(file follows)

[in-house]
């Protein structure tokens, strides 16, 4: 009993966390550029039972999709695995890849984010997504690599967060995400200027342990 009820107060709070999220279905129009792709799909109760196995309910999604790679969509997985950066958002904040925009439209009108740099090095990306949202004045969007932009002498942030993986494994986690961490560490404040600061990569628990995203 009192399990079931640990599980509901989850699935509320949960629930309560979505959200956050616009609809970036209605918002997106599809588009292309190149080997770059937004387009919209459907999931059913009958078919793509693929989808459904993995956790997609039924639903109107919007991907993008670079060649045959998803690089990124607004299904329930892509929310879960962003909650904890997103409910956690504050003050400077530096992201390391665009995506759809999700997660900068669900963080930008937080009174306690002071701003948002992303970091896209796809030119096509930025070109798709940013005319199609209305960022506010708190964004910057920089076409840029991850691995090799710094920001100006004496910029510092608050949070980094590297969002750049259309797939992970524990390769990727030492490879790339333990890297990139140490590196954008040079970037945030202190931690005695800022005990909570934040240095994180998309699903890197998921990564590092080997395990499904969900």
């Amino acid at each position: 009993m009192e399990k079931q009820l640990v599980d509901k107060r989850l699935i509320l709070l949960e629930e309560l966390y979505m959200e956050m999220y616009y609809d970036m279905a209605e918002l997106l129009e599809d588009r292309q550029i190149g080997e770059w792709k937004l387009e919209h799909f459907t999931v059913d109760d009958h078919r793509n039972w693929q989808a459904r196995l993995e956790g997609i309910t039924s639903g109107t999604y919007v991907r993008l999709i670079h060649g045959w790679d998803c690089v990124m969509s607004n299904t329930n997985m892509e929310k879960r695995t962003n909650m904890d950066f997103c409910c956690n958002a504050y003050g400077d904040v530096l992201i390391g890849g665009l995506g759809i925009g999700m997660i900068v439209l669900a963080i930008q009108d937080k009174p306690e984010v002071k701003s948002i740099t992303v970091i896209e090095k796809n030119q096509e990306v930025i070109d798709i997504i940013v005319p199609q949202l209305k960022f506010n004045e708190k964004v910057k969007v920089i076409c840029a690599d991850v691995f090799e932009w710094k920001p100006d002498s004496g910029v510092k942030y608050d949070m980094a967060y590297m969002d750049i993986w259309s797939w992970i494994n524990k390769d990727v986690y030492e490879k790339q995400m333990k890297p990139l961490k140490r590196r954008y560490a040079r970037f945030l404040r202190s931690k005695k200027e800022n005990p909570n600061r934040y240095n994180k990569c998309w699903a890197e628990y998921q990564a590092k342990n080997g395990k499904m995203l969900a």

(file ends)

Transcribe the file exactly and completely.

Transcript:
[in-house]
């Protein structure tokens, strides 16, 4: 009993966390550029039972999709695995890849984010997504690599967060995400200027342990 009820107060709070999220279905129009792709799909109760196995309910999604790679969509997985950066958002904040925009439209009108740099090095990306949202004045969007932009002498942030993986494994986690961490560490404040600061990569628990995203 009192399990079931640990599980509901989850699935509320949960629930309560979505959200956050616009609809970036209605918002997106599809588009292309190149080997770059937004387009919209459907999931059913009958078919793509693929989808459904993995956790997609039924639903109107919007991907993008670079060649045959998803690089990124607004299904329930892509929310879960962003909650904890997103409910956690504050003050400077530096992201390391665009995506759809999700997660900068669900963080930008937080009174306690002071701003948002992303970091896209796809030119096509930025070109798709940013005319199609209305960022506010708190964004910057920089076409840029991850691995090799710094920001100006004496910029510092608050949070980094590297969002750049259309797939992970524990390769990727030492490879790339333990890297990139140490590196954008040079970037945030202190931690005695800022005990909570934040240095994180998309699903890197998921990564590092080997395990499904969900």
């Amino acid at each position: 009993m009192e399990k079931q009820l640990v599980d509901k107060r989850l699935i509320l709070l949960e629930e309560l966390y979505m959200e956050m999220y616009y609809d970036m279905a209605e918002l997106l129009e599809d588009r292309q550029i190149g080997e770059w792709k937004l387009e919209h799909f459907t999931v059913d109760d009958h078919r793509n039972w693929q989808a459904r196995l993995e956790g997609i309910t039924s639903g109107t999604y919007v991907r993008l999709i670079h060649g045959w790679d998803c690089v990124m969509s607004n299904t329930n997985m892509e929310k879960r695995t962003n909650m904890d950066f997103c409910c956690n958002a504050y003050g400077d904040v530096l992201i390391g890849g665009l995506g759809i925009g999700m997660i900068v439209l669900a963080i930008q009108d937080k009174p306690e984010v002071k701003s948002i740099t992303v970091i896209e090095k796809n030119q096509e990306v930025i070109d798709i997504i940013v005319p199609q949202l209305k960022f506010n004045e708190k964004v910057k969007v920089i076409c840029a690599d991850v691995f090799e932009w710094k920001p100006d002498s004496g910029v510092k942030y608050d949070m980094a967060y590297m969002d750049i993986w259309s797939w992970i494994n524990k390769d990727v986690y030492e490879k790339q995400m333990k890297p990139l961490k140490r590196r954008y560490a040079r970037f945030l404040r202190s931690k005695k200027e800022n005990p909570n600061r934040y240095n994180k990569c998309w699903a890197e628990y998921q990564a590092k342990n080997g395990k499904m995203l969900a």